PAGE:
The bactericidal effects of aminoglycosides are largely due to inhibition and/or mis-translation during protein synthesis.23,24 In mammalian cells, aminoglycoside cytotoxicity occurs via several mechanisms (Fig. 2), including cytochrome c release from mitochondria, activation of caspase-9 and caspase-3, generation of toxic levels of reactive oxygen species (ROS), activation of c-Jun N-terminal kinases (JNKs), and protein cleavage by calpains.25–29 To exert these intracellular phenomena, aminoglycosides must first enter cells, typically by endocytosis or cation channel permeation.30–33 Endocytosis transports aminoglycosides to the endoplasmic reticulum (ER) and lysosomes. In lysosomes, aminoglycosides induce the release of cathepsins (lysosomal peptidases) and/or lysosomal rupture, either of which leads to cell death.32,34,35 Aminoglycoside permeation through non-selective cation channels into the cytosol can induce a wide range of drug–target interactions. In this review, we will focus on the intracellular binding targets of aminoglycosides, and their subsequent effect on physiological functions and downstream targets, with an emphasis on ototoxicity.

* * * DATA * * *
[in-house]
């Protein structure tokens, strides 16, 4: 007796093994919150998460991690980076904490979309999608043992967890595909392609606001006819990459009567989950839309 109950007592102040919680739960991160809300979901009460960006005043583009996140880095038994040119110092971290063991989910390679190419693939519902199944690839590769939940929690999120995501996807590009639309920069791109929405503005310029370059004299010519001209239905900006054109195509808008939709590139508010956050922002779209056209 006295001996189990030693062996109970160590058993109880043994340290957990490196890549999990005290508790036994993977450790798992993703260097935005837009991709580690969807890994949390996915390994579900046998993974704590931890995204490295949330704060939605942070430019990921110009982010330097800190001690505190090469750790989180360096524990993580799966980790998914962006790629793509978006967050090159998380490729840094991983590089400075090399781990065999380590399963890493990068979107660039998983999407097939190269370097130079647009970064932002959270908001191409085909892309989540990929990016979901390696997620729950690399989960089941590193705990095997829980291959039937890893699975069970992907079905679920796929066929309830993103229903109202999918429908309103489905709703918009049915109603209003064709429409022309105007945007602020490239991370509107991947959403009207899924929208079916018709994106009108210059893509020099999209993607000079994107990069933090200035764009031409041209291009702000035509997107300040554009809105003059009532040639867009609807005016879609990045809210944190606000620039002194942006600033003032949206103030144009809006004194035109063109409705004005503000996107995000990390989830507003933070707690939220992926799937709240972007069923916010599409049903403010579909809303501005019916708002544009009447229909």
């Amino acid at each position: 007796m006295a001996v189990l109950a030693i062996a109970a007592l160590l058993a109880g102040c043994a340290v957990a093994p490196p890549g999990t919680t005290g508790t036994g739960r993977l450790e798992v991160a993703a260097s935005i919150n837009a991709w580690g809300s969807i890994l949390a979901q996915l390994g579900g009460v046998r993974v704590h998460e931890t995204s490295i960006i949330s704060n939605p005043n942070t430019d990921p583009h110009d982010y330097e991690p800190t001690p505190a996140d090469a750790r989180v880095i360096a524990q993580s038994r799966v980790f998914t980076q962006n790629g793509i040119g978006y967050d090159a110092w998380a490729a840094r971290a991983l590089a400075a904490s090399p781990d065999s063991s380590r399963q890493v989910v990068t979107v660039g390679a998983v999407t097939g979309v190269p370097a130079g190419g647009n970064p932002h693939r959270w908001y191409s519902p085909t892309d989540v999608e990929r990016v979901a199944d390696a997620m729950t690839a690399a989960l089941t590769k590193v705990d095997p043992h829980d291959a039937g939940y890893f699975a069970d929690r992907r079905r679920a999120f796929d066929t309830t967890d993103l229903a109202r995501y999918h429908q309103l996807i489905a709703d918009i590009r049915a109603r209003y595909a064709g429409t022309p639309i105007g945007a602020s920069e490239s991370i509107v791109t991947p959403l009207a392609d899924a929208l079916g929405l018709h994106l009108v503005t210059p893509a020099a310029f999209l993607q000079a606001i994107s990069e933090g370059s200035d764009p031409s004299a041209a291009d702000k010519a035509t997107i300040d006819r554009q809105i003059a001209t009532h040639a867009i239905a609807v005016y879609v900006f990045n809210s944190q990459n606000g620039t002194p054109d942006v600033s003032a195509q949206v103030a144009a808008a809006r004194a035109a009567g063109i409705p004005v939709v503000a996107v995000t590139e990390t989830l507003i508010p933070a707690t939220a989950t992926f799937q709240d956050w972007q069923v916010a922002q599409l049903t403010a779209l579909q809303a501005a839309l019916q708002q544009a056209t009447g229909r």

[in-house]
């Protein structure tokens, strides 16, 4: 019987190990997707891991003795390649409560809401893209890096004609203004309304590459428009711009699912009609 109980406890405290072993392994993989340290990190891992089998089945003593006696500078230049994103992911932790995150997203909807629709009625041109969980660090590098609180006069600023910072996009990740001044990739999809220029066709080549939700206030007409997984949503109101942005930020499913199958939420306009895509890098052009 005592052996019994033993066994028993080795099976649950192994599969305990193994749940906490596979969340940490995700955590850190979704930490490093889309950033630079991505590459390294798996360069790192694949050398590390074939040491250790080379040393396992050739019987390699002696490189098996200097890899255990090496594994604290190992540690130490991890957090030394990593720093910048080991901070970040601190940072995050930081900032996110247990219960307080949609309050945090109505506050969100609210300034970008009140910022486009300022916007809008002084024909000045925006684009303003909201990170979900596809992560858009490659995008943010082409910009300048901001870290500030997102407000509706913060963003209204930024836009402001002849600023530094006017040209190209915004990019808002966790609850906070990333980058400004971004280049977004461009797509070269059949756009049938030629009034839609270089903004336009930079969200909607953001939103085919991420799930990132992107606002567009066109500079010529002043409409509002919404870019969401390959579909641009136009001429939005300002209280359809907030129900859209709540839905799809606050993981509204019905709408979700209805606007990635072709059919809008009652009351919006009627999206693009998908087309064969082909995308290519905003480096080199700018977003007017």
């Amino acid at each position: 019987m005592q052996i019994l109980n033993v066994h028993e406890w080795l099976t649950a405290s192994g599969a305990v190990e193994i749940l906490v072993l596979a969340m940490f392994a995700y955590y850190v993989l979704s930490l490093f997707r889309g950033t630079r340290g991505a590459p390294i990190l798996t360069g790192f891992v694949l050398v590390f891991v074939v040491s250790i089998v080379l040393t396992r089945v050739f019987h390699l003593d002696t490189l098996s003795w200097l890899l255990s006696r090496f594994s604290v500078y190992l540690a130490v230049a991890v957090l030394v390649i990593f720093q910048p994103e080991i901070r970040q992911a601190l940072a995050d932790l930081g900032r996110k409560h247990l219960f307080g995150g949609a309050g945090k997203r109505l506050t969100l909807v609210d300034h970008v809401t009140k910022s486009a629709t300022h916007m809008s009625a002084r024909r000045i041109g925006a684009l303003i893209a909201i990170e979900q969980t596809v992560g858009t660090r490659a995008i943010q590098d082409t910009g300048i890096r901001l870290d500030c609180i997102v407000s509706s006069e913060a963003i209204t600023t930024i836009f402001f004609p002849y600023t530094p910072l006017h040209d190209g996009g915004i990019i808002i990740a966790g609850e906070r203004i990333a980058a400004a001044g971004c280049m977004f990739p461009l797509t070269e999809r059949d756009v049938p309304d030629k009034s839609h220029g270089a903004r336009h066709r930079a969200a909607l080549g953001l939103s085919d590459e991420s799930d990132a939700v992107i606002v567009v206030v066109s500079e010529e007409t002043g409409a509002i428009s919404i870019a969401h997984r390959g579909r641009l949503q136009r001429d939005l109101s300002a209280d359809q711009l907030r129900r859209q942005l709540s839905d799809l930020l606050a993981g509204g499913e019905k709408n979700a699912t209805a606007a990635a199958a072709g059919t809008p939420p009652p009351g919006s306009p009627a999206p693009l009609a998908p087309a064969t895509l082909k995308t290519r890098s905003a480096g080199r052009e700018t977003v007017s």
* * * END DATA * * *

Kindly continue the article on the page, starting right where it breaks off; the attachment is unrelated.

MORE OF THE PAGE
It has been suggested that aminoglycosides bind to ferric iron (FeIII) and generate FeII–aminoglycoside complexes in the cytosol.36,37 This redox-active complex catalyzes the formation of reactive oxygen species (ROS) from molecular oxygen, using arachidonic acid as an electron donor.37,38 This can lead to excessive cytosolic production of ROS that induces apoptosis signalling cascades (Fig. 2). Toxic levels of ROS damage cells by triggering various cell death mechanisms, including caspase-dependent and independent apoptosis, and necrosis.39,40 Apoptotic signals also induce the release of mitochondrial ROS into the cytosol, further increasing cytosolic ROS levels.41–43 Animals that overexpress superoxide dismutase, a key anti-oxidative enzyme, are more resistant to aminoglycoside-induced ototoxicity compared to wild-type animals,44 supporting the role of ROS in aminoglycoside-induced ototoxicity. Although it is not clear how ROS induce multiple cell death signalling cascades, it is well-established that ROS activate c-Jun N-terminal kinases (JNK), which in turn induces apoptosis.45 Inhibition of the JNK pathway promotes acute hair cell survival during treatment with ototoxic levels of aminoglycosides.28,46,47